While the inside of the Spice Market is a giddy experience of enthusiastic (and sometimes suave) shopkeepers extolling the wonders of Turkish delights, spices, nuts, dried fruits and fruit tea in between flirting with female customers, the outside has a boisterous but less stifling and touristy atmosphere.
There are convenience stores very much like our local provision shops selling household items, knick-knacks and even baking utensils and party accessories at very reasonable prices.
We chanced upon a shop selling nuts and dried fruits at prices that were 20 to 30 per cent lower than the ones in the Spice Market, and unleashed our Singaporean purchase mania on the hapless but happy lone staff member, who had to call for reinforcements.
We were then taken to Kahveci Nuri Toplar, a Turkish coffee shop that has been in business since the 1890s. There, we watched the staff roasting and grinding Brazilian coffee beans the traditional Turkish way - into aromatic powder that is even finer than an espresso grind.
Our tour ended with a walk through the Beyoglu neighbourhood near Taksim Square, a major shopping district similar to Orchard Road. Then, it was on to lunch in Datli Maya, a traditional oven restaurant that uses an 80-year-old wood-fired oven to cook its Anatolian recipes.
We had a homely meal of cheese and mushroom pide (Turkish flatbread), lamb kebabs and a mixed seasonal salad with pomegranate in a small dining room on the upper floor that barely fit 18 people.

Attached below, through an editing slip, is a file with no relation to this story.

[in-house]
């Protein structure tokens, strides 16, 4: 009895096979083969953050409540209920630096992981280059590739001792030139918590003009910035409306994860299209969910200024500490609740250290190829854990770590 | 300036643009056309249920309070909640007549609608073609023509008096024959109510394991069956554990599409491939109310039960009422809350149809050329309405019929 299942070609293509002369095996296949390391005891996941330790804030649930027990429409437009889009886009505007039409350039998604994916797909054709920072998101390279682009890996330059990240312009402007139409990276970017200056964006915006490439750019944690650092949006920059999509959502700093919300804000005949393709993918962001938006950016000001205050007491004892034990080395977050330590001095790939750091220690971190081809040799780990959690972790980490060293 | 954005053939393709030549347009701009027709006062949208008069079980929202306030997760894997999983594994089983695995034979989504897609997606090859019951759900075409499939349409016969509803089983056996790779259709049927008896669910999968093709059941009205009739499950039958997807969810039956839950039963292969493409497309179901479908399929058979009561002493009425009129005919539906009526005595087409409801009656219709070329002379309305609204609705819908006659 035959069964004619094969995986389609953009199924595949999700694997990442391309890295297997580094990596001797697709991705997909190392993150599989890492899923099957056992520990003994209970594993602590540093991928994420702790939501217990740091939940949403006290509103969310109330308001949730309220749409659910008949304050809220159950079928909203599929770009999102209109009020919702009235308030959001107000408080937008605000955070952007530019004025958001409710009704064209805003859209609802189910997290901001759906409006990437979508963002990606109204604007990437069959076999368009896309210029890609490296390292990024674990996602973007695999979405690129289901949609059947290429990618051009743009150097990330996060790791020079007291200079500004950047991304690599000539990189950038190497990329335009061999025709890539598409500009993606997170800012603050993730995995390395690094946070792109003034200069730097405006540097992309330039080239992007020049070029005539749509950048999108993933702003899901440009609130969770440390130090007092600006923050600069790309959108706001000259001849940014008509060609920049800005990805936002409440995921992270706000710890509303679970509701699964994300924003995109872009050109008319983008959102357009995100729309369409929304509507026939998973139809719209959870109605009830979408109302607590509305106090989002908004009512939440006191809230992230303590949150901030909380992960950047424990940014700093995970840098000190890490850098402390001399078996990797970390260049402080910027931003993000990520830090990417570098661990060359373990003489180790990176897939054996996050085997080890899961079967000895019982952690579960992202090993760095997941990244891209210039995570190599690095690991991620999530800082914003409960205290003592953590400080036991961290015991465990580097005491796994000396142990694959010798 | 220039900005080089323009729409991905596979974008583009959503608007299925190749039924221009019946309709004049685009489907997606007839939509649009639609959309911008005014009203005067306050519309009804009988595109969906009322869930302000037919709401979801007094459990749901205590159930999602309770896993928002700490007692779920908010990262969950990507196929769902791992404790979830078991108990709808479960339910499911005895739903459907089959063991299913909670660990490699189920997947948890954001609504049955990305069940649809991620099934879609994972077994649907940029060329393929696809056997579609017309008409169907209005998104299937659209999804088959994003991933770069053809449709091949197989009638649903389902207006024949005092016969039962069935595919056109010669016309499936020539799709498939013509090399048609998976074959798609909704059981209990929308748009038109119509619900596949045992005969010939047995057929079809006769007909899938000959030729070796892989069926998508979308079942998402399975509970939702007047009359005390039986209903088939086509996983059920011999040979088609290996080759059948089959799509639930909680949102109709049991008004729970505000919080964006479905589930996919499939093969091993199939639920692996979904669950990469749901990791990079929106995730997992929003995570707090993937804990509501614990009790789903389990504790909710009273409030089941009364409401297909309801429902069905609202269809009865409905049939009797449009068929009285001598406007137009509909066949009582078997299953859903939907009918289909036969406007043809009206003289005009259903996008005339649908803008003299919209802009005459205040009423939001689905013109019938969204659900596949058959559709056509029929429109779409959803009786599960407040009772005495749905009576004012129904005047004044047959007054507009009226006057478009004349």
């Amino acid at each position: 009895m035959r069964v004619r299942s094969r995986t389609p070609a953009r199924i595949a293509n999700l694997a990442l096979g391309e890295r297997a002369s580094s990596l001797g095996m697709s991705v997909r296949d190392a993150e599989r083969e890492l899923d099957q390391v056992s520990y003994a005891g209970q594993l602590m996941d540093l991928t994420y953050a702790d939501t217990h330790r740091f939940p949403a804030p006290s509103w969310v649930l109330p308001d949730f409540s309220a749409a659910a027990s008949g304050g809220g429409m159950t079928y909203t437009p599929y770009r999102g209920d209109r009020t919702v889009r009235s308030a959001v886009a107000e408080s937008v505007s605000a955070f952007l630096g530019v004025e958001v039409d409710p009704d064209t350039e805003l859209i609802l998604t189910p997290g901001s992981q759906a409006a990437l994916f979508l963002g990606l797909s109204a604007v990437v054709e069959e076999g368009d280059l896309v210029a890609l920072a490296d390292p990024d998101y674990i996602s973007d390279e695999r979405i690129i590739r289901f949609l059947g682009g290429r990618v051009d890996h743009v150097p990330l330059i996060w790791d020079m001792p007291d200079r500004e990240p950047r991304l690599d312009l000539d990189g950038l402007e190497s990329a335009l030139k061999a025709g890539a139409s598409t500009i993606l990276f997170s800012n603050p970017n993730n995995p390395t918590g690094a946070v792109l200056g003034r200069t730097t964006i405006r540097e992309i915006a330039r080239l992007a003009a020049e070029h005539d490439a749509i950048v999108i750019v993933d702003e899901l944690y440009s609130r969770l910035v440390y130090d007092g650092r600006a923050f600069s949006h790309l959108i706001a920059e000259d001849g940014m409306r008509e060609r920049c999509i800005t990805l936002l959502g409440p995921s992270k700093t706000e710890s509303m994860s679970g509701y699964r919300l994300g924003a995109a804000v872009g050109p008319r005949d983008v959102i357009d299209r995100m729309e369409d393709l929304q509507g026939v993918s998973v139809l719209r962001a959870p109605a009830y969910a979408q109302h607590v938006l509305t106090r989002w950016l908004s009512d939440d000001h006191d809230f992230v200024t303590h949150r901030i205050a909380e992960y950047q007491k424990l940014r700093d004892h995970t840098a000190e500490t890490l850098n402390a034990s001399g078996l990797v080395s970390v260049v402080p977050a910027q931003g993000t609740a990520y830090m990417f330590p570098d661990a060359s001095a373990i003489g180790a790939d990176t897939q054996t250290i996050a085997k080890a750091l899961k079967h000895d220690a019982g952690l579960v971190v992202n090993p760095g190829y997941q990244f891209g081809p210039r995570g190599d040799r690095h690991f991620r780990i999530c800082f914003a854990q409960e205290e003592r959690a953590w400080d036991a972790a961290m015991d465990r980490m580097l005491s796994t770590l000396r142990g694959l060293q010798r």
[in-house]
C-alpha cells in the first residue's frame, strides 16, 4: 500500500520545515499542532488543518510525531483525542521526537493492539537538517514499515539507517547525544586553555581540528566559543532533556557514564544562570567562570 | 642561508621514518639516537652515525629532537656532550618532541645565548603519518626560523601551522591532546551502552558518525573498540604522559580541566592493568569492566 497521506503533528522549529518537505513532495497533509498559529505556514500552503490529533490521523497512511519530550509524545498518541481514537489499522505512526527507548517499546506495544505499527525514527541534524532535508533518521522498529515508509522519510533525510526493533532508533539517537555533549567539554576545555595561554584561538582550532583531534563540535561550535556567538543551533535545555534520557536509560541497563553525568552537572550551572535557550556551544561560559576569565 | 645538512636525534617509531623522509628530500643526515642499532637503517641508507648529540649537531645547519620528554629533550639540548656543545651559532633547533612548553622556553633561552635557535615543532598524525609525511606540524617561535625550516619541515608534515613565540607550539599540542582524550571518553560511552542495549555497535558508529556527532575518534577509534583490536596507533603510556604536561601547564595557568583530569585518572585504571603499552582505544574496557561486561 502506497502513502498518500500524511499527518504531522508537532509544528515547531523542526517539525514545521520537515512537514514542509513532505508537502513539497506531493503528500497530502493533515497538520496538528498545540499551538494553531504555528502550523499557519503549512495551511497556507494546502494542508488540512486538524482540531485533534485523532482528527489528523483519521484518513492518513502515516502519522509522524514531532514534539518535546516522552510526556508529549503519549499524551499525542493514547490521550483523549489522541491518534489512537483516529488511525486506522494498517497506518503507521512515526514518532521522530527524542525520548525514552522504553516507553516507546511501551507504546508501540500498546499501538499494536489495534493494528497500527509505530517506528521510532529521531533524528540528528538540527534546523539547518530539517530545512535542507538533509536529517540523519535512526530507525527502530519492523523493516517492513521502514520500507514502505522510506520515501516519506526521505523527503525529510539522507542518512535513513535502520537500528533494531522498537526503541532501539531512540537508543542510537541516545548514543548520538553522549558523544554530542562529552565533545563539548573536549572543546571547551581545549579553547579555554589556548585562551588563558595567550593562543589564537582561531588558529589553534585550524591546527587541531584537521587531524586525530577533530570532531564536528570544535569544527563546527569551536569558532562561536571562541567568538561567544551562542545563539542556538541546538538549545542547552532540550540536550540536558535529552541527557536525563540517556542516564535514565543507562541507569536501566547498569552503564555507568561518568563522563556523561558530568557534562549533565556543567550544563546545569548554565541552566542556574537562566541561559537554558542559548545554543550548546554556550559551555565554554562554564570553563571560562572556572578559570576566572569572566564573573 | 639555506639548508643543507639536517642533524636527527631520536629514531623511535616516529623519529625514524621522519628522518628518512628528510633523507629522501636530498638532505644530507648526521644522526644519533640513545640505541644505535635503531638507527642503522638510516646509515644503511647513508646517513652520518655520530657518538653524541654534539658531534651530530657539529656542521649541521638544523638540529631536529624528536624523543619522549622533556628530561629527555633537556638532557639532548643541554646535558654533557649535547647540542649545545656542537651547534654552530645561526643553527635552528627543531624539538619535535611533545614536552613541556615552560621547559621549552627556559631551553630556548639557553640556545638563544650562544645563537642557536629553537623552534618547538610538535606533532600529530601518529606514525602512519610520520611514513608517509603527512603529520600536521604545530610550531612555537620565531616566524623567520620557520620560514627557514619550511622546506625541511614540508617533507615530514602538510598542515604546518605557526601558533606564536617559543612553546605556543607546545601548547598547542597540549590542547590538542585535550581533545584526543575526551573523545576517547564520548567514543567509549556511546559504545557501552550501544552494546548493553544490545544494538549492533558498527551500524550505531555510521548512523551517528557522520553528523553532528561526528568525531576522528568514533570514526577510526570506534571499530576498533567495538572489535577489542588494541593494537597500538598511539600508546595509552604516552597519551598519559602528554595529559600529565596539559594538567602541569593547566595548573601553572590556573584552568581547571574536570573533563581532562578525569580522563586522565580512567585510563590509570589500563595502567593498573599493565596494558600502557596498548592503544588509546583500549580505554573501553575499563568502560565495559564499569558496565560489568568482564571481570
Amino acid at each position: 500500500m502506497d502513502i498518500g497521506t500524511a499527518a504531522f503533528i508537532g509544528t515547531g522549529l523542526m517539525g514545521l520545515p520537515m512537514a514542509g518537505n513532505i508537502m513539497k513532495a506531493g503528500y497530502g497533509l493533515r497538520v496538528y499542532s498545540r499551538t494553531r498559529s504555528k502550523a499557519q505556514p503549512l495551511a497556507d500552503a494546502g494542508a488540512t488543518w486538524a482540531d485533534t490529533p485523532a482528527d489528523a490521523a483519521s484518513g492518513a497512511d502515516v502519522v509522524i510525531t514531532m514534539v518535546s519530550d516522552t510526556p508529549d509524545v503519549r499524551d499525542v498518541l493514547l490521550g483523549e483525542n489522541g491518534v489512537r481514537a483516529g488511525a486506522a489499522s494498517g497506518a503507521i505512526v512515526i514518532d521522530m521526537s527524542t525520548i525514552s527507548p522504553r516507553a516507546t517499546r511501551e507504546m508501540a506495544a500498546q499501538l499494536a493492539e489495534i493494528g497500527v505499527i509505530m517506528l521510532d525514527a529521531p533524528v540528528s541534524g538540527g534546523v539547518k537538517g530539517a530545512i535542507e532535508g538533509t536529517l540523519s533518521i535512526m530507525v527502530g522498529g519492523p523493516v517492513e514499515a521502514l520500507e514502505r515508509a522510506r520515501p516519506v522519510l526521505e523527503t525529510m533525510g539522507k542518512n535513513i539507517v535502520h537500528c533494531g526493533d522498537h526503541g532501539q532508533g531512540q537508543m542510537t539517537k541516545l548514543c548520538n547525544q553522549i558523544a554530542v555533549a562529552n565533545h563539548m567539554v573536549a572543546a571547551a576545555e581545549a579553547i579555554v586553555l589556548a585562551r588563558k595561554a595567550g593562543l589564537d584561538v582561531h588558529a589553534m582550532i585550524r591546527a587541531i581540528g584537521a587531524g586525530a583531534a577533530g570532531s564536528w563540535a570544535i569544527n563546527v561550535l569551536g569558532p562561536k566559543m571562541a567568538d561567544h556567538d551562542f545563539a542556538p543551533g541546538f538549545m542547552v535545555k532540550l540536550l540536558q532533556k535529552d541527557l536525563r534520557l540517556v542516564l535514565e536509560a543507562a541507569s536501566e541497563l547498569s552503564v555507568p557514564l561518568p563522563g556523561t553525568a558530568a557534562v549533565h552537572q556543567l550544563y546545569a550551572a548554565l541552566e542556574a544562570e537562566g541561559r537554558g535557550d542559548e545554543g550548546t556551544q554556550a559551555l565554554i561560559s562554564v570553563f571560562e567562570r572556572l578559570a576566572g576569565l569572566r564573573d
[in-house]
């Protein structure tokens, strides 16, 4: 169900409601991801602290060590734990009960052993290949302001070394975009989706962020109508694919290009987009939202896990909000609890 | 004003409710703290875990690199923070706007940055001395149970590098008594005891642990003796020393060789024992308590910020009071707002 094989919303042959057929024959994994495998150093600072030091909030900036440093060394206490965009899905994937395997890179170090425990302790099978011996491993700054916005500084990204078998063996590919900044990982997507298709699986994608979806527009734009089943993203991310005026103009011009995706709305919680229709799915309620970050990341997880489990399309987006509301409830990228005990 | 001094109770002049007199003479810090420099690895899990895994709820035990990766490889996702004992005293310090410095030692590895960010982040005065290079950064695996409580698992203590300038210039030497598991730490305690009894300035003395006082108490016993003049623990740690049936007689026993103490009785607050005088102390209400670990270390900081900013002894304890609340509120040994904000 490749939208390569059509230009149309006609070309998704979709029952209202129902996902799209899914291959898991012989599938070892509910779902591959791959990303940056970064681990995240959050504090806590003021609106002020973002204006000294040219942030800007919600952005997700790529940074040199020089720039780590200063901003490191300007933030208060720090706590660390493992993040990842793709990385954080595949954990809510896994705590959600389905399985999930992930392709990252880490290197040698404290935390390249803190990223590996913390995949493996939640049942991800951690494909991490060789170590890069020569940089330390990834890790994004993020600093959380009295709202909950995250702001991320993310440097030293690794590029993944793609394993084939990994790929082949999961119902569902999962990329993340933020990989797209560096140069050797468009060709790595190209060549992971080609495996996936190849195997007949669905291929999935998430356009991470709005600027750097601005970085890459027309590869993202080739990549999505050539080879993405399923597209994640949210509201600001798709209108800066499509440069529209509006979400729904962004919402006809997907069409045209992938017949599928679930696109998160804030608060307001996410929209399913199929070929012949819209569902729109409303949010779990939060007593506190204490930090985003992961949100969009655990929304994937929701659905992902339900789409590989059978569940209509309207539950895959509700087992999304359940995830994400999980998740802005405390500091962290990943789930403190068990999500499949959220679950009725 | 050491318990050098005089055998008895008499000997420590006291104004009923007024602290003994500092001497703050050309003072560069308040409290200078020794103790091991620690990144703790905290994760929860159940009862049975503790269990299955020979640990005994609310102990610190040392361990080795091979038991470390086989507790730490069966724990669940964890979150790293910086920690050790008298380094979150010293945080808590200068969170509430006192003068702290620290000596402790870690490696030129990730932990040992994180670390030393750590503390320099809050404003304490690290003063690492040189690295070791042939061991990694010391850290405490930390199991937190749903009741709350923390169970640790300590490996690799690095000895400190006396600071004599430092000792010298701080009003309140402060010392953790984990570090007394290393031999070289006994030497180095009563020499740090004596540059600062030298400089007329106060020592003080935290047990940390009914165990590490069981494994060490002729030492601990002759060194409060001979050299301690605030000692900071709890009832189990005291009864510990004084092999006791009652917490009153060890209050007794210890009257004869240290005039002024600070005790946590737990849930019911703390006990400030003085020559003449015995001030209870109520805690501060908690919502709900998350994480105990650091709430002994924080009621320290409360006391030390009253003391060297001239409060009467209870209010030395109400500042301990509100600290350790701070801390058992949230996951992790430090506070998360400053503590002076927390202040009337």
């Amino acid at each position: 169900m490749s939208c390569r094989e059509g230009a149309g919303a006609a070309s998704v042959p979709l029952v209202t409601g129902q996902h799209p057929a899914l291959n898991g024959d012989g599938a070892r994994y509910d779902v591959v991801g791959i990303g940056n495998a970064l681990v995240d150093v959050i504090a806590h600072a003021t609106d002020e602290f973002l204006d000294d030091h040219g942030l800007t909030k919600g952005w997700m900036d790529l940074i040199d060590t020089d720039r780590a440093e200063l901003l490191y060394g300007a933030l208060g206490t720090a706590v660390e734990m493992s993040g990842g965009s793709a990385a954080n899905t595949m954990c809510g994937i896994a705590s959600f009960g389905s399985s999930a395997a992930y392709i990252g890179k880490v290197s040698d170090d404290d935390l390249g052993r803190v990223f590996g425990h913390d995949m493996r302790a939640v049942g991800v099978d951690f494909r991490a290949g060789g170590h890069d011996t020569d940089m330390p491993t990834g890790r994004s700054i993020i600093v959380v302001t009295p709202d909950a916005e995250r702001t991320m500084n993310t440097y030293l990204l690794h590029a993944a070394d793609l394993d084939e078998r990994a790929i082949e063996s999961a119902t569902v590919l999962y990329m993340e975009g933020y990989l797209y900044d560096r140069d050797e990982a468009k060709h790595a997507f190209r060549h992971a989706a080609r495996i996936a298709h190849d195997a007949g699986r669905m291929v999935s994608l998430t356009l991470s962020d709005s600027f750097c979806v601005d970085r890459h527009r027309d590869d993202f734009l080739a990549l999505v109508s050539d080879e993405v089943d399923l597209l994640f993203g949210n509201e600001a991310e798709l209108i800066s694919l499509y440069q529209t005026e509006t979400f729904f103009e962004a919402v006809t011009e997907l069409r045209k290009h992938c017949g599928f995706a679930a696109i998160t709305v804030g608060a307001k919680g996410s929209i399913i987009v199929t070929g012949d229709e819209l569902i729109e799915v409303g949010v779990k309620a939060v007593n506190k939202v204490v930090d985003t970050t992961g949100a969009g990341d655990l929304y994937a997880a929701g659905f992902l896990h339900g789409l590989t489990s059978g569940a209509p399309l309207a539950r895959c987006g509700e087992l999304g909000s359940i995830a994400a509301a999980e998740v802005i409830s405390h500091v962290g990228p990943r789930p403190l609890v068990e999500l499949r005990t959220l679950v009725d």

In between, we amused ourselves with cups of tea from their century-old handmade copper samovar. The whole experience was like being in someone's home kitchen and we loved it.
My husband and I further explored the Galatasaray district, also in Beyoglu, towards the end of the trip. We wanted to experience staying in a heritage hotel so we chose the House Hotel Galatasaray, which was located in the historic 1890s Zenovitch Apartment.
The renovated building had retained its original shuttered façade, marble staircase and ceramic-tiled reception area, and there was something delightfully furtive about seeing the passing feet of unsuspecting pedestrians on the street level from our luxurious basement suite.
Round the corner are hip restaurants and stylish cocktail bars. We had dinner at Dai Pera, which is well known for its ev yemekleri or home cooking. Their mezze (Turkish-style tapas) and appetisers are superb, especially the crunchy, pastry-wrapped prawns, fried aubergine with yoghurt and tomato sauce, as well as the beetroot salad wlth fresh greens, sweet corn and grated white cheese.
Feeling "yolo" (short for "you only live once"), I tried the signature mesir spices cocktail - invented in the 14th century during the Ottoman Empire - which turned out to be a heady mix of 41 types of herbs and spices.
With comforting nosh and a swirl of history in my head, it was the perfect last meal in this city that had made us feel so at home.
- I flew from Singapore directly to Istanbul on Singapore Airlines.
- While some major shopping centres, hotels and restaurants accept US dollars and euros, it is better to carry some Turkish lira with you. Change your money when you arrive in Istanbul, as the rates are better there.
- Spring, from late March to May, is one of the best times to visit the city. Next is during autumn from September to November when the summer crowds are gone and prices are generally lower.